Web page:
Newscasts

PNS Daily Newscast - July 17, 2018 


Trump says he is not buying U.S. intelligence as he meets with Putin. Also on the rundown: as harvest nears, farmers speak out on tariffs; immigrant advocates say families should not be kept in cages; and a call for a deeper dive into the Lake Erie algae troubles.

Daily Newscasts

CT Voters Support Paid Family Leave

SB 221 would allow up to 12 weeks of paid leave to care for a family member. (Borya/flickr.com)
SB 221 would allow up to 12 weeks of paid leave to care for a family member. (Borya/flickr.com)
April 14, 2016

HARTFORD, Conn. - An overwhelming majority of Connecticut voters surveyed support paid family medical leave for caregivers. One thousand voters were asked how they feel about a measure that's been introduced in the state Legislature that would allow workers to take paid time off to care for a new child or sick family member.

Michael Humes, associate state director of communications for AARP of Connecticut, said the results were decisive.
"Eighty-three percent would support the plan," he said. "And 74 percent would support a candidate for state elections who had worked or would work to implement paid family leave."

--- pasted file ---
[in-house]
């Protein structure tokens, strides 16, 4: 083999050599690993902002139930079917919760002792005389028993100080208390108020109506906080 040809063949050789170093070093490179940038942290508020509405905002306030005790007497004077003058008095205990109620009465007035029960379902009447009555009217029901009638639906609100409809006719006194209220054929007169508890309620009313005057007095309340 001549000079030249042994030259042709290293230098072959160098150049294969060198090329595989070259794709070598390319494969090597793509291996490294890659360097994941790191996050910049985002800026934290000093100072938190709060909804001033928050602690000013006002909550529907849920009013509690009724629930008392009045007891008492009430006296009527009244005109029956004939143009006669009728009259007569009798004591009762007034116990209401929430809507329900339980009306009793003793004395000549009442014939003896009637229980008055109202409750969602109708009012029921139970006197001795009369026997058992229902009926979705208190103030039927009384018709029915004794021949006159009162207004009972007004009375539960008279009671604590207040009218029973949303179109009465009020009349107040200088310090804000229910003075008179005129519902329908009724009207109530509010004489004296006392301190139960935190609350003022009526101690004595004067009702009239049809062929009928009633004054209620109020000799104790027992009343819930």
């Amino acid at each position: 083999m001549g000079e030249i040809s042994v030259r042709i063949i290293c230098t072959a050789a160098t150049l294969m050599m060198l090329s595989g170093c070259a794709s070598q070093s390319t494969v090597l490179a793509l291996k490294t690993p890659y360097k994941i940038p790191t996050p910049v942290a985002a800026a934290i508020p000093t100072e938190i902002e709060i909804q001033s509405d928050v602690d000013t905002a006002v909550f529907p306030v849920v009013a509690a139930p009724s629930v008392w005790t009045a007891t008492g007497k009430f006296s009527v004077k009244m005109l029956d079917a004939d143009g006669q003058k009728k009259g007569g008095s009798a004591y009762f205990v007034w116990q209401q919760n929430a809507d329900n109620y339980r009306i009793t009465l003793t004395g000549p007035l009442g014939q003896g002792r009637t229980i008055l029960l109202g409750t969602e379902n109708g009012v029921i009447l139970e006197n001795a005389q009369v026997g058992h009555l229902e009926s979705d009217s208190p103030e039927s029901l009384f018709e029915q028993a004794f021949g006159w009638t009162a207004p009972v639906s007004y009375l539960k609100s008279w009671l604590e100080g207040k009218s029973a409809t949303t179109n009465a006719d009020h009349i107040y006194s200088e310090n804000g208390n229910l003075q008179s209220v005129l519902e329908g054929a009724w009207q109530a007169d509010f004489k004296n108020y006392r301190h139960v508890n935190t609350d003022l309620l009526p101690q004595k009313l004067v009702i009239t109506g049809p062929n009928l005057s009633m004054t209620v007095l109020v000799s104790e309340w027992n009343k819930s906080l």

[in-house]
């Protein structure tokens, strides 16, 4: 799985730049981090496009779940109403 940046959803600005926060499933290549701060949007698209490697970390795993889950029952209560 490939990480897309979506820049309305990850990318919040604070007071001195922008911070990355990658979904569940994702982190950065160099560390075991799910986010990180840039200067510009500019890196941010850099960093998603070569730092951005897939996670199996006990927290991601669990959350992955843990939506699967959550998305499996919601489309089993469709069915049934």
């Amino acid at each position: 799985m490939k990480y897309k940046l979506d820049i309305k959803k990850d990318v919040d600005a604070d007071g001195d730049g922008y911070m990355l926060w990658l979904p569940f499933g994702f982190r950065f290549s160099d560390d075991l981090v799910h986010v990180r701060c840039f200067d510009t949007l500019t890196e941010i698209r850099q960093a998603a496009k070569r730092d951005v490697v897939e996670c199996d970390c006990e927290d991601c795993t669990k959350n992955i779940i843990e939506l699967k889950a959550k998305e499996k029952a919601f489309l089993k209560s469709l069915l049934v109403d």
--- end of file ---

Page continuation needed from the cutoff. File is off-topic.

The bill, SB 221, was introduced in February and currently has 14 co-sponsors in the General Assembly.

According to Humes, if the bill passes, workers in the state would be able to take up to 12 weeks off at full pay, and the program would be funded by a small payroll deduction.

"Employees would contribute to that," he added. "It would be about half of one percent. So there wouldn't be any cost to employers."

A paid family-leave bill was just signed into law in New York, and about 20 other states are considering paid family-leave bills.

The United States is one of only two countries in the world that doesn't have at least paid maternity leave. And Humes points out that the federal Family and Medical Leave Act only protects people from being fired for taking time off to serve as a family caregiver.

"What we found is that 78 percent of the people who would be eligible for the Family Medical Leave Act don't take it because it's unpaid," he said.

Humes said supporting family caregivers would save the state money too, by allowing seniors with medical needs to be cared for at home, rather than in nursing homes.

The full bill can be read online here.

Andrea Sears, Public News Service - CT